Crystal Lattice Structures
The various gemstones take their shape and structure based on their unique crystalline structure that each gemstone possesses. These crystalline structures of each gemstone is based and made from a mixture of different elemental compounds. Thus the atomic structure associated with elemental building blocks contributes towards the shape of a crystal or gemstone.
Crystal Structure and Technical Terms
The various attributes associated with a gemstone like its symmetry, geometric shape, optical properties and cleavage planes are all determines and based on the crystal structure of a gemstone. The technical term Crystal Habit is used to depict the growth pattern of crystal.
The grouping of crystal structures constitutes a crystal system. These are divided and grouped based on the axial system which describe the crystal lattice. A lattice denotes regular array of lattice points in three dimensions. That is a crystal lattice is nothing but atoms arranged in a symmetrical pattern on a three dimensional network fashion. The structure formed by connecting the eight lattice points is a parallelepiped which is technically termed as a crystallographic unit cell.
The crystal is a repeating array and its structure is determined by the following two properties namely:
- pattern of repetition which is termed as the lattice type
- what is repeated which is termed as the unit cell
Types of Crystal Systems
Each crystal system is arranged in a set of three axes geometric system. Each crystal system takes a unique shape based on the unique geometrical arrangement of each crystal system on the three axes. There are seven types of crystal systems and they are as below:
- Isometric System
- Hexagonal System
- Tetragonal System
- Rhombohedric (Trigonal) System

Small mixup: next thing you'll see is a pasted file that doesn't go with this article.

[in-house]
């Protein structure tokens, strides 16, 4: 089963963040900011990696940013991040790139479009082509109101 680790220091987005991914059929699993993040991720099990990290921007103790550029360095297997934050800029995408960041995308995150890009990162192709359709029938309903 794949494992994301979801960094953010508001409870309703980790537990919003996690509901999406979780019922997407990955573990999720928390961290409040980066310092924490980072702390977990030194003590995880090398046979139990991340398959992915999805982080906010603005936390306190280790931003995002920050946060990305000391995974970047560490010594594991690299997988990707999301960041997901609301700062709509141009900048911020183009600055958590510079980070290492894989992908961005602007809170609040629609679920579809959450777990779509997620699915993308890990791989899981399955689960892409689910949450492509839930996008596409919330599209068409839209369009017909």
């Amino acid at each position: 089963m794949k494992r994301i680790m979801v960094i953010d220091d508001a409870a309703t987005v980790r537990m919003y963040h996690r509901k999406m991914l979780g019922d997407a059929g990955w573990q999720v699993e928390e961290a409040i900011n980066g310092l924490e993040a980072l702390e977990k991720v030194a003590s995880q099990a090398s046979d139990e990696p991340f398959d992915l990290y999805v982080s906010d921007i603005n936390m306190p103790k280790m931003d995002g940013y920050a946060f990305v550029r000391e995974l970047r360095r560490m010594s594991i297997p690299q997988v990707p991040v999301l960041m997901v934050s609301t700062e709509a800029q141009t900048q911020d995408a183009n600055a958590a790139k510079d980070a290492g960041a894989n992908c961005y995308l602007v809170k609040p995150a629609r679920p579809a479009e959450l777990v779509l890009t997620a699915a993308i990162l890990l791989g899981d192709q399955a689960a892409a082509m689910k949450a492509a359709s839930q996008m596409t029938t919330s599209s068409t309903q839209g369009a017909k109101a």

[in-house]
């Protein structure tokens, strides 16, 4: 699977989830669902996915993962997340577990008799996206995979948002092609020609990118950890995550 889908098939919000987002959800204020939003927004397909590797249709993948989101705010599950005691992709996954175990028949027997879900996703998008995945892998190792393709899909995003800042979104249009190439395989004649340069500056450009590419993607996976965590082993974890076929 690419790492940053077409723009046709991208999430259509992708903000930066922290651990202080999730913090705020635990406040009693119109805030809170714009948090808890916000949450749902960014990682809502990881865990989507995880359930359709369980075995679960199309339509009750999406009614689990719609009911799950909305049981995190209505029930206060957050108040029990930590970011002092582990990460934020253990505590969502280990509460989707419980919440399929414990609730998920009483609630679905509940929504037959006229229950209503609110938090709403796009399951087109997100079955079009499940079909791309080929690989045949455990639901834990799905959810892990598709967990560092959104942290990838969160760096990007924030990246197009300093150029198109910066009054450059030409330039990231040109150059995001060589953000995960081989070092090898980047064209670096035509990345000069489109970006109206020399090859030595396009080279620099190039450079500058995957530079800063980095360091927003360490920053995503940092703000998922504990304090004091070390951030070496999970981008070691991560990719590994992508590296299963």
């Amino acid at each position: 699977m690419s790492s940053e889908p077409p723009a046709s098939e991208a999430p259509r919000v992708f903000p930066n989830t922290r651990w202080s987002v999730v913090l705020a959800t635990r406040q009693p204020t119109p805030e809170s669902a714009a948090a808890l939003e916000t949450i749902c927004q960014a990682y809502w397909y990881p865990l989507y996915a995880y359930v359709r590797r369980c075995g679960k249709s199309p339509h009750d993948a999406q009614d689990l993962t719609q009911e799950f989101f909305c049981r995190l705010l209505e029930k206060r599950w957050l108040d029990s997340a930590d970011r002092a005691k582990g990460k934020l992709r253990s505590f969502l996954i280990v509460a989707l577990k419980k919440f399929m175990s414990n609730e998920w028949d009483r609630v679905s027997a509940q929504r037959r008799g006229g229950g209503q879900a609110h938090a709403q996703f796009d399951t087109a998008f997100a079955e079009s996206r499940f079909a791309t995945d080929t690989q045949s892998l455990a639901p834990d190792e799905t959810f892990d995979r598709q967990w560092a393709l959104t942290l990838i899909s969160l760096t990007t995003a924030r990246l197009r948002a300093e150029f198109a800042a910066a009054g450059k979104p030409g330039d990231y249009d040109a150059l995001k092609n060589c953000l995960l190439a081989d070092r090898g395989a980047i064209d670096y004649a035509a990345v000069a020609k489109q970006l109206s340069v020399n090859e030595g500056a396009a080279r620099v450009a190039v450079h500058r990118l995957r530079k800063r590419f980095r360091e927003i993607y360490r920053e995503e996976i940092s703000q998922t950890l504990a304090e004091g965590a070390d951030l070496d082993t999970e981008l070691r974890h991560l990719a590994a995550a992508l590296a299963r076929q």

- Orthorhombic System
- Monoclinic System
- Triclinic System
The above seven crystal systems are listed in order of their decreasing symmetry. The geometric arrangement of the individual lattice points within each of the seven crystal systems described above is termed as Bravais lattices and there are fourteen distinct Bravais lattices.
Crystal Lattice Structures
The popular crystal lattice structures are
- Simple Cubic
- Cubic Close Packed Crystals
- Body-Centered Cubic
- Hexagonal Close-Packed Crystals
- Carbon and Related Structures
- Manganese Structures
- The Laves Phase Structures
- Perovskite and Related Structures
- Quartz and Related Structures
- Sulfur and its compounds
- Structures of the Lanthanides, Actinides and Their Compounds
- IIIb-VIIb Structures
- Binary Pnma Alloy Structures
- and Other Crystal Structures
Cubic unit cell and Simple Cubic Unit Cell
The elements which constitute a cubic unit cell are six square faces and three equal non-coplanar edges. That is if the sides are denotes by x, y, z then a cubic unit cell has the following characteristics namely
The volume of the cubic unit cell is denoted as x3
Simple Cubic unit cell is also denoted as SC in short. The simple cubic unit cell has one lattice point present in each of the eight corners of a cube. If the lattice points are present only at the eight corners of the cube then it is termed technically as primitive.